Probably not, but hear me out. Goldman is making a documentary about itself. Here's why we really shouldn't give rat's ass: because Goldman is "paying for the film, has editorial control and is overseeing the project through its marketing department." Also, it will only be distributed to employees, as a sort of pick me up of sorts, that Lloyd can watch when he's feeling a bit melancholy or in the event of another really bad day. The bank has hired a real filmmaker, Ric Burns, to make the thing, which is kind of like asking the Coen Brothers to tape your son's Bar Mitzvah. So, the very serious odds are the thing is going to suck, if you were looking for any sort of drama, intrigue, conflict or humor. But. As one guy told the Journal, it is quite strange for Burns to take on this project.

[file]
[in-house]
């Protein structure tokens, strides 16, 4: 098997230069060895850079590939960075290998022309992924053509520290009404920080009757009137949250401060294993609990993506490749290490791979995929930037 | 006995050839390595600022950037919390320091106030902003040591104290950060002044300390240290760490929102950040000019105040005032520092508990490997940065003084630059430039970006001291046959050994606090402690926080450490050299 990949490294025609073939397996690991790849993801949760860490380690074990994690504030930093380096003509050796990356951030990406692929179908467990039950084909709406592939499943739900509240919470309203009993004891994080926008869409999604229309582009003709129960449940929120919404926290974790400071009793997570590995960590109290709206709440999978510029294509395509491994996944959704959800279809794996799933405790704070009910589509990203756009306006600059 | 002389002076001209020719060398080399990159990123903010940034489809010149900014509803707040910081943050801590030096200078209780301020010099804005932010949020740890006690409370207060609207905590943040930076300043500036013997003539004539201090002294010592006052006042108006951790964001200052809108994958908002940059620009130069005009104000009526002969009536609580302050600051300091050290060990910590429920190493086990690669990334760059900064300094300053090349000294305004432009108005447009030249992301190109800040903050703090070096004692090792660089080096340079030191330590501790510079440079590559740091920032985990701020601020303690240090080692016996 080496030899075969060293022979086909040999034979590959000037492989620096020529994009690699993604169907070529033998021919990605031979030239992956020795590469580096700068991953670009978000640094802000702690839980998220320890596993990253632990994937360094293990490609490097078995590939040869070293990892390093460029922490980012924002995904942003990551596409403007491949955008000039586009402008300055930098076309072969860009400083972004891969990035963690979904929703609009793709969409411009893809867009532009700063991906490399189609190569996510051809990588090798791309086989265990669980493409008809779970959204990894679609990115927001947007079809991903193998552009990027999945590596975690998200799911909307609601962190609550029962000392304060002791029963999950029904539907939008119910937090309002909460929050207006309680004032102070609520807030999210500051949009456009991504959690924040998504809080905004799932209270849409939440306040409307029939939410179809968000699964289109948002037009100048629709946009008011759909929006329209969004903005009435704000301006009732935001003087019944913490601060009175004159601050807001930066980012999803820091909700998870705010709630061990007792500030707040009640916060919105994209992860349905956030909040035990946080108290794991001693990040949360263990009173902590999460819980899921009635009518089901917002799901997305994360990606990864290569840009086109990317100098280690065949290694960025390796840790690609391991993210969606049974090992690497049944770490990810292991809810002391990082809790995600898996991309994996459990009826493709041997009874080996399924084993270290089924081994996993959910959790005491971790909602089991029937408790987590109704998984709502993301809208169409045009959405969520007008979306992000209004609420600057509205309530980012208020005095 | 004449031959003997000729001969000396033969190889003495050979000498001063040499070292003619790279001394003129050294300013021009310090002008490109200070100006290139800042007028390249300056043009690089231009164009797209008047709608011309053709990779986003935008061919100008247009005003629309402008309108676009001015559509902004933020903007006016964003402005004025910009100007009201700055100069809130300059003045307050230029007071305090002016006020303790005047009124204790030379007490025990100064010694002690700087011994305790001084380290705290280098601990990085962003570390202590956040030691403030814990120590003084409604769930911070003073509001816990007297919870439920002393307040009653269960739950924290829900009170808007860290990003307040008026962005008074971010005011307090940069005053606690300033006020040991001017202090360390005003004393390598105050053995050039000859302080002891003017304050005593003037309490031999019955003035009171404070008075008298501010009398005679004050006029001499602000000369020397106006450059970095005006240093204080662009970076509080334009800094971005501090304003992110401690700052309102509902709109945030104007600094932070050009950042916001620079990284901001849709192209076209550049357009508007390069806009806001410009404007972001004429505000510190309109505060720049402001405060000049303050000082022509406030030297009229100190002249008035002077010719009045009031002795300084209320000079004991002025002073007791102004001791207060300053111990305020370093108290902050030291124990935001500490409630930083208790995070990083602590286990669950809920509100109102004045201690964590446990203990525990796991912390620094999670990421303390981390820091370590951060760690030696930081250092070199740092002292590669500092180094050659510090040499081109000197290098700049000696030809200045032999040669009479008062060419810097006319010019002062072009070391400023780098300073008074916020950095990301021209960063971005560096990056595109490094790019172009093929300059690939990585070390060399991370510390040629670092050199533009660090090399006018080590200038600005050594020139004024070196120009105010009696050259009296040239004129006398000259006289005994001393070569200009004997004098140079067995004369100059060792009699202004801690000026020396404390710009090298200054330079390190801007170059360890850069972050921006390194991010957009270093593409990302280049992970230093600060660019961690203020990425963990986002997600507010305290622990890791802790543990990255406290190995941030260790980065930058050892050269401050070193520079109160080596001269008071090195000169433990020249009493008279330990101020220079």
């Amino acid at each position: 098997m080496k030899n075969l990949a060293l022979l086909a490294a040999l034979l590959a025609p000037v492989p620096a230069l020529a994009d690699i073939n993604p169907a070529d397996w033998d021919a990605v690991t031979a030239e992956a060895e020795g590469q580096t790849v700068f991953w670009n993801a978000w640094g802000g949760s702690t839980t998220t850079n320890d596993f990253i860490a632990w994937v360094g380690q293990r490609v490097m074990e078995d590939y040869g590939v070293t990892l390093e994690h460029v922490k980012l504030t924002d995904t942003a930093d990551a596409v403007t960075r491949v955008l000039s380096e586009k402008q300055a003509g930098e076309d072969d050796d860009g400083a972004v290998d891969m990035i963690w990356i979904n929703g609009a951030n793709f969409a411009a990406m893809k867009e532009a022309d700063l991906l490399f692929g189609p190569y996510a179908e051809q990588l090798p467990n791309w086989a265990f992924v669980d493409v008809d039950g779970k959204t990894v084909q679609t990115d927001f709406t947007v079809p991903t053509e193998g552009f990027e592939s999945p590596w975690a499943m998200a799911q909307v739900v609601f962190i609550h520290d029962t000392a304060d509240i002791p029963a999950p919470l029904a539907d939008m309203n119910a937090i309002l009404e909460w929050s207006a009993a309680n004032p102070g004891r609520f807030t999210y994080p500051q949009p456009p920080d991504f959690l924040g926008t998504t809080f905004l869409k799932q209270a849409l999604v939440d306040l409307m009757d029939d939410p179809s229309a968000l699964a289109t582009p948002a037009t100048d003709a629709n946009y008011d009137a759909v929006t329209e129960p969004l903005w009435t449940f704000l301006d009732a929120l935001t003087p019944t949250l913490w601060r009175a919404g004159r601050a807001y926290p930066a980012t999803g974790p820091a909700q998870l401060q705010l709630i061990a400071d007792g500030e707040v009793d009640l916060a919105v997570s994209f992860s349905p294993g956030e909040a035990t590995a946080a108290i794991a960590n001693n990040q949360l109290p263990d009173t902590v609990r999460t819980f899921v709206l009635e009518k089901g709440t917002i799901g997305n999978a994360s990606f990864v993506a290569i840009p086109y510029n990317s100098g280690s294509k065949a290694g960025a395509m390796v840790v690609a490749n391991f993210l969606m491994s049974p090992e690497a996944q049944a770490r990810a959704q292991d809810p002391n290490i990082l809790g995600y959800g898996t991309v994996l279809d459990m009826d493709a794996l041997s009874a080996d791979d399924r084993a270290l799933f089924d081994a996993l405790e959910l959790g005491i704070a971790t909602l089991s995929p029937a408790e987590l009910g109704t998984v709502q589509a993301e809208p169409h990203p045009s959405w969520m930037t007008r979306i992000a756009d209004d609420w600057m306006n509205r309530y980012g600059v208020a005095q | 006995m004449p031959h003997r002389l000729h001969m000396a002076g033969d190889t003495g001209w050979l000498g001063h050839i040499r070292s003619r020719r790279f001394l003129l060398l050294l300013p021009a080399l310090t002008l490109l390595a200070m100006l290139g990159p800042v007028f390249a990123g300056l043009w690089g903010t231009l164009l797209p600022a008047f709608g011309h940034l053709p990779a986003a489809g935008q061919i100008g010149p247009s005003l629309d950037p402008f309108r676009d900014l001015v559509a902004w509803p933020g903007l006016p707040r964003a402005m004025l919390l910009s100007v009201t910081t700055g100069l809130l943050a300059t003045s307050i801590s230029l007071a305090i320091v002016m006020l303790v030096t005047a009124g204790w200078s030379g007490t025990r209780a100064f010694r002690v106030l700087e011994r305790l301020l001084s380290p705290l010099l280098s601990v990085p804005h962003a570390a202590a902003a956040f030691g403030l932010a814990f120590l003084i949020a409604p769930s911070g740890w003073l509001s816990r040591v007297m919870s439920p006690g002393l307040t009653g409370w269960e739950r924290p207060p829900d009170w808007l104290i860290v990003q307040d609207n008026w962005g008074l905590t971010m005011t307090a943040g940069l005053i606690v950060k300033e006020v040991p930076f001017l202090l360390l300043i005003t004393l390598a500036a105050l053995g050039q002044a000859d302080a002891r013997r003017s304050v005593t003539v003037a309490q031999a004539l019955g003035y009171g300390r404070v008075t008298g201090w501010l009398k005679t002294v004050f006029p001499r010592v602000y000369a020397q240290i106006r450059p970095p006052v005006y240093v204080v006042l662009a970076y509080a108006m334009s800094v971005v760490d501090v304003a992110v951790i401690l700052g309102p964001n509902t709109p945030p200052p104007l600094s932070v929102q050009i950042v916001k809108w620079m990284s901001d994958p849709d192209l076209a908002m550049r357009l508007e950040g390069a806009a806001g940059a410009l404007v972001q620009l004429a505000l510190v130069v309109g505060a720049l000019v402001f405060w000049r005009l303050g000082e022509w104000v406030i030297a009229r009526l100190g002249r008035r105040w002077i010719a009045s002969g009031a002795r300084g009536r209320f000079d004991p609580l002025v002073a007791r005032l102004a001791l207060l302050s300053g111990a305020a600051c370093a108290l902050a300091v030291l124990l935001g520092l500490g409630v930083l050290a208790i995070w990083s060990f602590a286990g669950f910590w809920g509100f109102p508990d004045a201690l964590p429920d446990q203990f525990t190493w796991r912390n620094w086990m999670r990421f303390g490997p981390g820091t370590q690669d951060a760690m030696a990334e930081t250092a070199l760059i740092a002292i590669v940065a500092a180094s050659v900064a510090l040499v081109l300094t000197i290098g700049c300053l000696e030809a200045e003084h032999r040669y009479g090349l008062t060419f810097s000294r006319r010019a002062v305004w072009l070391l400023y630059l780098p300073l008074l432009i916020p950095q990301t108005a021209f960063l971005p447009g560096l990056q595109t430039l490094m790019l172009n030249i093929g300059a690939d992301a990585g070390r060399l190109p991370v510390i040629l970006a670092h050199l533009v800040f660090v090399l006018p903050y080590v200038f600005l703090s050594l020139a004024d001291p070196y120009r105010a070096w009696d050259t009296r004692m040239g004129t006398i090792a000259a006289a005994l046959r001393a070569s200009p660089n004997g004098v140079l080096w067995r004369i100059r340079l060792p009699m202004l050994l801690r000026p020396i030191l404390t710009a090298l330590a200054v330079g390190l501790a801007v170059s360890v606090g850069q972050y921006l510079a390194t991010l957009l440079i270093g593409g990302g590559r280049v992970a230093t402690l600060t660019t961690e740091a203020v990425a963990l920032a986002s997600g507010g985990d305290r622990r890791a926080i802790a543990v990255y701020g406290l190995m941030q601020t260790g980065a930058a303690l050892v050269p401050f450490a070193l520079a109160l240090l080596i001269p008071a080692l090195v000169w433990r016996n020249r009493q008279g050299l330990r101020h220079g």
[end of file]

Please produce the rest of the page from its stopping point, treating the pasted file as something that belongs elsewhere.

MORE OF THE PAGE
Given the company's starring role in the financial crisis, some filmmakers are skeptical about Mr. Burns's movie. "It is very unusual for a documentary maker of his stature to take on a project like this, and especially one with strings attached," said Robert Greenwald, whose 2005 documentary, "Wal-Mart: The High Cost of Low Price," cast an unflattering look at the retailer. "It goes against everything we fight for as documentary makers."
And that just makes me think, and cross my fingers, and hope for one slim but potentially incredible outcome, that only Burns can make happen. Two words my friends: America's Sweethearts. Show us the good stuff, B.